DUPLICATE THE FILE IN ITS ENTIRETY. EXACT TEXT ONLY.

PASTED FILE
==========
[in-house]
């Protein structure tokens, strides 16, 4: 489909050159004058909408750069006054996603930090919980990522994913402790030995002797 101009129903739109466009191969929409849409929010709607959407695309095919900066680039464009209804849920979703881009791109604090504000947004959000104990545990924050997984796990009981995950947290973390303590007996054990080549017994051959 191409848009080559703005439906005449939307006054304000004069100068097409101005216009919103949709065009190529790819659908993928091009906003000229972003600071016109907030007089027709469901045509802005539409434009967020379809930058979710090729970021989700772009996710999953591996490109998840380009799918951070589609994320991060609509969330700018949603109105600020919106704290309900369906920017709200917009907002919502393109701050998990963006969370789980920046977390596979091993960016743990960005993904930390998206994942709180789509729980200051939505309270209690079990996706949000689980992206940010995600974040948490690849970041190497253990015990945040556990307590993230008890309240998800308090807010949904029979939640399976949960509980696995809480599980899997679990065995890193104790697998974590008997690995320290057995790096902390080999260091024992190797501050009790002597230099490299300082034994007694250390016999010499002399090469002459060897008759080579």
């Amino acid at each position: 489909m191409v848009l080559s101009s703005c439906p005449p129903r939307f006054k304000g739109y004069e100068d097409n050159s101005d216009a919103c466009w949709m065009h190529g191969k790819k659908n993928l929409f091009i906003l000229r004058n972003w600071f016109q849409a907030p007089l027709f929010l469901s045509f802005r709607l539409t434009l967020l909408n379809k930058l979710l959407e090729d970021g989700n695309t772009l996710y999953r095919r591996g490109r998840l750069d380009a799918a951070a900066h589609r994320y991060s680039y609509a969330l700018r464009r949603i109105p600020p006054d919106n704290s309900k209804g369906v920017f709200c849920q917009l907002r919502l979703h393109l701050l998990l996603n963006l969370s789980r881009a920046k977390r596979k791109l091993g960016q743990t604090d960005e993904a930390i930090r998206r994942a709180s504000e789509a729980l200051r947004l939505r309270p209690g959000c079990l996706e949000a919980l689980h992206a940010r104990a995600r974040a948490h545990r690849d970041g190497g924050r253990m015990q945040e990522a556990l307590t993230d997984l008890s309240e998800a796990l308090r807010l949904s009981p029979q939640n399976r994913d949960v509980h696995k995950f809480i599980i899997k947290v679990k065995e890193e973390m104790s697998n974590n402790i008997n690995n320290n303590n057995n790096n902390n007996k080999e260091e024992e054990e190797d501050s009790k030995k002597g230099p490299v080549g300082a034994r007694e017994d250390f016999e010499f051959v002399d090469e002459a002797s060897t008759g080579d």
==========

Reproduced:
[in-house]
């Protein structure tokens, strides 16, 4: 489909050159004058909408750069006054996603930090919980990522994913402790030995002797 101009129903739109466009191969929409849409929010709607959407695309095919900066680039464009209804849920979703881009791109604090504000947004959000104990545990924050997984796990009981995950947290973390303590007996054990080549017994051959 191409848009080559703005439906005449939307006054304000004069100068097409101005216009919103949709065009190529790819659908993928091009906003000229972003600071016109907030007089027709469901045509802005539409434009967020379809930058979710090729970021989700772009996710999953591996490109998840380009799918951070589609994320991060609509969330700018949603109105600020919106704290309900369906920017709200917009907002919502393109701050998990963006969370789980920046977390596979091993960016743990960005993904930390998206994942709180789509729980200051939505309270209690079990996706949000689980992206940010995600974040948490690849970041190497253990015990945040556990307590993230008890309240998800308090807010949904029979939640399976949960509980696995809480599980899997679990065995890193104790697998974590008997690995320290057995790096902390080999260091024992190797501050009790002597230099490299300082034994007694250390016999010499002399090469002459060897008759080579």
């Amino acid at each position: 489909m191409v848009l080559s101009s703005c439906p005449p129903r939307f006054k304000g739109y004069e100068d097409n050159s101005d216009a919103c466009w949709m065009h190529g191969k790819k659908n993928l929409f091009i906003l000229r004058n972003w600071f016109q849409a907030p007089l027709f929010l469901s045509f802005r709607l539409t434009l967020l909408n379809k930058l979710l959407e090729d970021g989700n695309t772009l996710y999953r095919r591996g490109r998840l750069d380009a799918a951070a900066h589609r994320y991060s680039y609509a969330l700018r464009r949603i109105p600020p006054d919106n704290s309900k209804g369906v920017f709200c849920q917009l907002r919502l979703h393109l701050l998990l996603n963006l969370s789980r881009a920046k977390r596979k791109l091993g960016q743990t604090d960005e993904a930390i930090r998206r994942a709180s504000e789509a729980l200051r947004l939505r309270p209690g959000c079990l996706e949000a919980l689980h992206a940010r104990a995600r974040a948490h545990r690849d970041g190497g924050r253990m015990q945040e990522a556990l307590t993230d997984l008890s309240e998800a796990l308090r807010l949904s009981p029979q939640n399976r994913d949960v509980h696995k995950f809480i599980i899997k947290v679990k065995e890193e973390m104790s697998n974590n402790i008997n690995n320290n303590n057995n790096n902390n007996k080999e260091e024992e054990e190797d501050s009790k030995k002597g230099p490299v080549g300082a034994r007694e017994d250390f016999e010499f051959v002399d090469e002459a002797s060897t008759g080579d």